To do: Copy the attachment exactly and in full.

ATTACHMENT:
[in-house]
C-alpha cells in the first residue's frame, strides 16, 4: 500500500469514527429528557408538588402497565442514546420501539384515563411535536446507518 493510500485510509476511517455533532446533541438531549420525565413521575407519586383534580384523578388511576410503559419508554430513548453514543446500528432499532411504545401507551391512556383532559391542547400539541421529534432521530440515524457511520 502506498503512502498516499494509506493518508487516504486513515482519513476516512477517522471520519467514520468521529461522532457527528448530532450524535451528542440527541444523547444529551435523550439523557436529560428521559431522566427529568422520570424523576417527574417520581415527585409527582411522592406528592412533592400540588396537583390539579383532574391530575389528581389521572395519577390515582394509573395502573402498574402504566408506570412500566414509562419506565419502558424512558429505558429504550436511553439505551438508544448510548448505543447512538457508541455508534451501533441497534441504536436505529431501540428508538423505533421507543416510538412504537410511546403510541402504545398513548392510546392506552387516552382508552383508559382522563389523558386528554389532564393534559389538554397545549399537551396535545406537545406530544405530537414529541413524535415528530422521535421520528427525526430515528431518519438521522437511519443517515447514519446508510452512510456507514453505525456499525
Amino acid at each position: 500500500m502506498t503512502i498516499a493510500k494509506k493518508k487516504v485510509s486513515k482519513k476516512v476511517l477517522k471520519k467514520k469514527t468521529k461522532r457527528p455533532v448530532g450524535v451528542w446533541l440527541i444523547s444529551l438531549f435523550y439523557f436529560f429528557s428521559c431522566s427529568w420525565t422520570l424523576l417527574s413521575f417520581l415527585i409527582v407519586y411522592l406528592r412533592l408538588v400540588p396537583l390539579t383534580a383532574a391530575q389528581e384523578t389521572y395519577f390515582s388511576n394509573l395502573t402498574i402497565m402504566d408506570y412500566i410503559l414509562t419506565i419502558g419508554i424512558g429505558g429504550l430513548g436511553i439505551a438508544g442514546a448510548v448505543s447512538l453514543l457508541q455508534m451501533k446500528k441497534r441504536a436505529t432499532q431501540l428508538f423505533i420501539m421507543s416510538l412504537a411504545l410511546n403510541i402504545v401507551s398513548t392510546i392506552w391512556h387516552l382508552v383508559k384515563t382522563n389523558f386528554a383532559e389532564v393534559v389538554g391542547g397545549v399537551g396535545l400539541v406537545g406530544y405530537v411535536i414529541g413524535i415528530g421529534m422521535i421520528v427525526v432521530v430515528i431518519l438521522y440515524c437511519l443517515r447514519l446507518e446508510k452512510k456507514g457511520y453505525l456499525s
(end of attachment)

[in-house]
C-alpha cells in the first residue's frame, strides 16, 4: 500500500469514527429528557408538588402497565442514546420501539384515563411535536446507518 493510500485510509476511517455533532446533541438531549420525565413521575407519586383534580384523578388511576410503559419508554430513548453514543446500528432499532411504545401507551391512556383532559391542547400539541421529534432521530440515524457511520 502506498503512502498516499494509506493518508487516504486513515482519513476516512477517522471520519467514520468521529461522532457527528448530532450524535451528542440527541444523547444529551435523550439523557436529560428521559431522566427529568422520570424523576417527574417520581415527585409527582411522592406528592412533592400540588396537583390539579383532574391530575389528581389521572395519577390515582394509573395502573402498574402504566408506570412500566414509562419506565419502558424512558429505558429504550436511553439505551438508544448510548448505543447512538457508541455508534451501533441497534441504536436505529431501540428508538423505533421507543416510538412504537410511546403510541402504545398513548392510546392506552387516552382508552383508559382522563389523558386528554389532564393534559389538554397545549399537551396535545406537545406530544405530537414529541413524535415528530422521535421520528427525526430515528431518519438521522437511519443517515447514519446508510452512510456507514453505525456499525
Amino acid at each position: 500500500m502506498t503512502i498516499a493510500k494509506k493518508k487516504v485510509s486513515k482519513k476516512v476511517l477517522k471520519k467514520k469514527t468521529k461522532r457527528p455533532v448530532g450524535v451528542w446533541l440527541i444523547s444529551l438531549f435523550y439523557f436529560f429528557s428521559c431522566s427529568w420525565t422520570l424523576l417527574s413521575f417520581l415527585i409527582v407519586y411522592l406528592r412533592l408538588v400540588p396537583l390539579t383534580a383532574a391530575q389528581e384523578t389521572y395519577f390515582s388511576n394509573l395502573t402498574i402497565m402504566d408506570y412500566i410503559l414509562t419506565i419502558g419508554i424512558g429505558g429504550l430513548g436511553i439505551a438508544g442514546a448510548v448505543s447512538l453514543l457508541q455508534m451501533k446500528k441497534r441504536a436505529t432499532q431501540l428508538f423505533i420501539m421507543s416510538l412504537a411504545l410511546n403510541i402504545v401507551s398513548t392510546i392506552w391512556h387516552l382508552v383508559k384515563t382522563n389523558f386528554a383532559e389532564v393534559v389538554g391542547g397545549v399537551g396535545l400539541v406537545g406530544y405530537v411535536i414529541g413524535i415528530g421529534m422521535i421520528v427525526v432521530v430515528i431518519l438521522y440515524c437511519l443517515r447514519l446507518e446508510k452512510k456507514g457511520y453505525l456499525s